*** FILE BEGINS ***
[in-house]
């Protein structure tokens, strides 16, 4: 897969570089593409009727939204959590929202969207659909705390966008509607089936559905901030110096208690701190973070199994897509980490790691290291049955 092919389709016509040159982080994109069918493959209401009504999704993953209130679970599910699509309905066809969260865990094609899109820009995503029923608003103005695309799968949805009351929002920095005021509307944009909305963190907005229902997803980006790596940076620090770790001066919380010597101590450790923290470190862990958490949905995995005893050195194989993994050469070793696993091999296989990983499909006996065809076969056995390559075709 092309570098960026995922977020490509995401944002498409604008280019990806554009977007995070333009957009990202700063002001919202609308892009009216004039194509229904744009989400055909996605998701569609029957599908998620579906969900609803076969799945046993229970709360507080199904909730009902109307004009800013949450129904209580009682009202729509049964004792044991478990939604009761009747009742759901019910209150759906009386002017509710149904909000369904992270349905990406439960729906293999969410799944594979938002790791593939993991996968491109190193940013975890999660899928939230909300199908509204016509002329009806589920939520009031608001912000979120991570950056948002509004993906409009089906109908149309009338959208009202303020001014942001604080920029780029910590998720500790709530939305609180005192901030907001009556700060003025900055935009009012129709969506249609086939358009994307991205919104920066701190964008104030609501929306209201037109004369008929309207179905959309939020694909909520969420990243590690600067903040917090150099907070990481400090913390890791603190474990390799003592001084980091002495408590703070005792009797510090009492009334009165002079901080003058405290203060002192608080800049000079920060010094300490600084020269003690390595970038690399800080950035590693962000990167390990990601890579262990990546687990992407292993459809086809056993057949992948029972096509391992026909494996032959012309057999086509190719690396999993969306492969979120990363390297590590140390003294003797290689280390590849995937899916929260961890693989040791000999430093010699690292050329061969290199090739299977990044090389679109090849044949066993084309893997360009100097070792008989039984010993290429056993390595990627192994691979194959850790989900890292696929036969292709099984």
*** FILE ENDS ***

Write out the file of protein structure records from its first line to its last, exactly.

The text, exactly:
[in-house]
């Protein structure tokens, strides 16, 4: 897969570089593409009727939204959590929202969207659909705390966008509607089936559905901030110096208690701190973070199994897509980490790691290291049955 092919389709016509040159982080994109069918493959209401009504999704993953209130679970599910699509309905066809969260865990094609899109820009995503029923608003103005695309799968949805009351929002920095005021509307944009909305963190907005229902997803980006790596940076620090770790001066919380010597101590450790923290470190862990958490949905995995005893050195194989993994050469070793696993091999296989990983499909006996065809076969056995390559075709 092309570098960026995922977020490509995401944002498409604008280019990806554009977007995070333009957009990202700063002001919202609308892009009216004039194509229904744009989400055909996605998701569609029957599908998620579906969900609803076969799945046993229970709360507080199904909730009902109307004009800013949450129904209580009682009202729509049964004792044991478990939604009761009747009742759901019910209150759906009386002017509710149904909000369904992270349905990406439960729906293999969410799944594979938002790791593939993991996968491109190193940013975890999660899928939230909300199908509204016509002329009806589920939520009031608001912000979120991570950056948002509004993906409009089906109908149309009338959208009202303020001014942001604080920029780029910590998720500790709530939305609180005192901030907001009556700060003025900055935009009012129709969506249609086939358009994307991205919104920066701190964008104030609501929306209201037109004369008929309207179905959309939020694909909520969420990243590690600067903040917090150099907070990481400090913390890791603190474990390799003592001084980091002495408590703070005792009797510090009492009334009165002079901080003058405290203060002192608080800049000079920060010094300490600084020269003690390595970038690399800080950035590693962000990167390990990601890579262990990546687990992407292993459809086809056993057949992948029972096509391992026909494996032959012309057999086509190719690396999993969306492969979120990363390297590590140390003294003797290689280390590849995937899916929260961890693989040791000999430093010699690292050329061969290199090739299977990044090389679109090849044949066993084309893997360009100097070792008989039984010993290429056993390595990627192994691979194959850790989900890292696929036969292709099984």